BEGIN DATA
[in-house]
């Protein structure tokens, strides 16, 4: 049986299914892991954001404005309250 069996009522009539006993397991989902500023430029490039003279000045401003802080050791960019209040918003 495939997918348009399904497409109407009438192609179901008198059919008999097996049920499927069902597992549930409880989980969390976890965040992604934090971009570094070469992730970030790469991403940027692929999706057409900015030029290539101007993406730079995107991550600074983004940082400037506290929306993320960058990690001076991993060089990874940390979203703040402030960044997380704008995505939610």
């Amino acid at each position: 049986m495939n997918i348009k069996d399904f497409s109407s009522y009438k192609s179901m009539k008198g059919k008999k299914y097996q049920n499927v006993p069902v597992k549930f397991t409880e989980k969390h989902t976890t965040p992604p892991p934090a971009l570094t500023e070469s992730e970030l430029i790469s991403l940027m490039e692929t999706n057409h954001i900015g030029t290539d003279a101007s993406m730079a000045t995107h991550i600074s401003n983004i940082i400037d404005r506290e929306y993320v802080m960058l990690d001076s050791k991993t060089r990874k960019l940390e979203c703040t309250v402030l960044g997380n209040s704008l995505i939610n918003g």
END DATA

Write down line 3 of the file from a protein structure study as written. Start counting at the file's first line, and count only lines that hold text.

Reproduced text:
């Amino acid at each position: 049986m495939n997918i348009k069996d399904f497409s109407s009522y009438k192609s179901m009539k008198g059919k008999k299914y097996q049920n499927v006993p069902v597992k549930f397991t409880e989980k969390h989902t976890t965040p992604p892991p934090a971009l570094t500023e070469s992730e970030l430029i790469s991403l940027m490039e692929t999706n057409h954001i900015g030029t290539d003279a101007s993406m730079a000045t995107h991550i600074s401003n983004i940082i400037d404005r506290e929306y993320v802080m960058l990690d001076s050791k991993t060089r990874k960019l940390e979203c703040t309250v402030l960044g997380n209040s704008l995505i939610n918003g």